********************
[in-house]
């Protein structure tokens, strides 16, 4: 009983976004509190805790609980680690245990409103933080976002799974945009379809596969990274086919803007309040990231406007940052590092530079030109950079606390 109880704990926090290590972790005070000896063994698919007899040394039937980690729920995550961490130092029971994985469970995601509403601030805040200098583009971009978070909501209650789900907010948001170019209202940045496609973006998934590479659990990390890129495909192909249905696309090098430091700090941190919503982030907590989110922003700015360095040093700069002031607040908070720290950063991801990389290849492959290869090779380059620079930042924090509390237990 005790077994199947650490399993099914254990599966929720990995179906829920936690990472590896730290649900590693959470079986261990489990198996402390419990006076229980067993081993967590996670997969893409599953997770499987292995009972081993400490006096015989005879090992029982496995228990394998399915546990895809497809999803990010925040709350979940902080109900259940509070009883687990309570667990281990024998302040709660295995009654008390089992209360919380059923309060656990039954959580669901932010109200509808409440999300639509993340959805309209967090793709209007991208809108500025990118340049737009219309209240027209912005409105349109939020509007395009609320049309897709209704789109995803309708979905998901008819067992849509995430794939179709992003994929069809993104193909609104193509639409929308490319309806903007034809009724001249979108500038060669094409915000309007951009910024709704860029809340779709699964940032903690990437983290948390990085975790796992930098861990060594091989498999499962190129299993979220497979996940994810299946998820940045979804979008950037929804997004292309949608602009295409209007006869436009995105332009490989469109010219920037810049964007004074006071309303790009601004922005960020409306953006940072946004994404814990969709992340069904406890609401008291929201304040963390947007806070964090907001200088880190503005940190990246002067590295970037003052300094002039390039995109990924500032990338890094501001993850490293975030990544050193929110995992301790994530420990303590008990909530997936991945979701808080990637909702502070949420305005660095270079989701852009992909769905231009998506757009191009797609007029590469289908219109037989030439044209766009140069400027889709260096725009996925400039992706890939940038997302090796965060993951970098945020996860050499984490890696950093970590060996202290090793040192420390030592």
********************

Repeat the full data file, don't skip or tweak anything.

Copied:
[in-house]
């Protein structure tokens, strides 16, 4: 009983976004509190805790609980680690245990409103933080976002799974945009379809596969990274086919803007309040990231406007940052590092530079030109950079606390 109880704990926090290590972790005070000896063994698919007899040394039937980690729920995550961490130092029971994985469970995601509403601030805040200098583009971009978070909501209650789900907010948001170019209202940045496609973006998934590479659990990390890129495909192909249905696309090098430091700090941190919503982030907590989110922003700015360095040093700069002031607040908070720290950063991801990389290849492959290869090779380059620079930042924090509390237990 005790077994199947650490399993099914254990599966929720990995179906829920936690990472590896730290649900590693959470079986261990489990198996402390419990006076229980067993081993967590996670997969893409599953997770499987292995009972081993400490006096015989005879090992029982496995228990394998399915546990895809497809999803990010925040709350979940902080109900259940509070009883687990309570667990281990024998302040709660295995009654008390089992209360919380059923309060656990039954959580669901932010109200509808409440999300639509993340959805309209967090793709209007991208809108500025990118340049737009219309209240027209912005409105349109939020509007395009609320049309897709209704789109995803309708979905998901008819067992849509995430794939179709992003994929069809993104193909609104193509639409929308490319309806903007034809009724001249979108500038060669094409915000309007951009910024709704860029809340779709699964940032903690990437983290948390990085975790796992930098861990060594091989498999499962190129299993979220497979996940994810299946998820940045979804979008950037929804997004292309949608602009295409209007006869436009995105332009490989469109010219920037810049964007004074006071309303790009601004922005960020409306953006940072946004994404814990969709992340069904406890609401008291929201304040963390947007806070964090907001200088880190503005940190990246002067590295970037003052300094002039390039995109990924500032990338890094501001993850490293975030990544050193929110995992301790994530420990303590008990909530997936991945979701808080990637909702502070949420305005660095270079989701852009992909769905231009998506757009191009797609007029590469289908219109037989030439044209766009140069400027889709260096725009996925400039992706890939940038997302090796965060993951970098945020996860050499984490890696950093970590060996202290090793040192420390030592």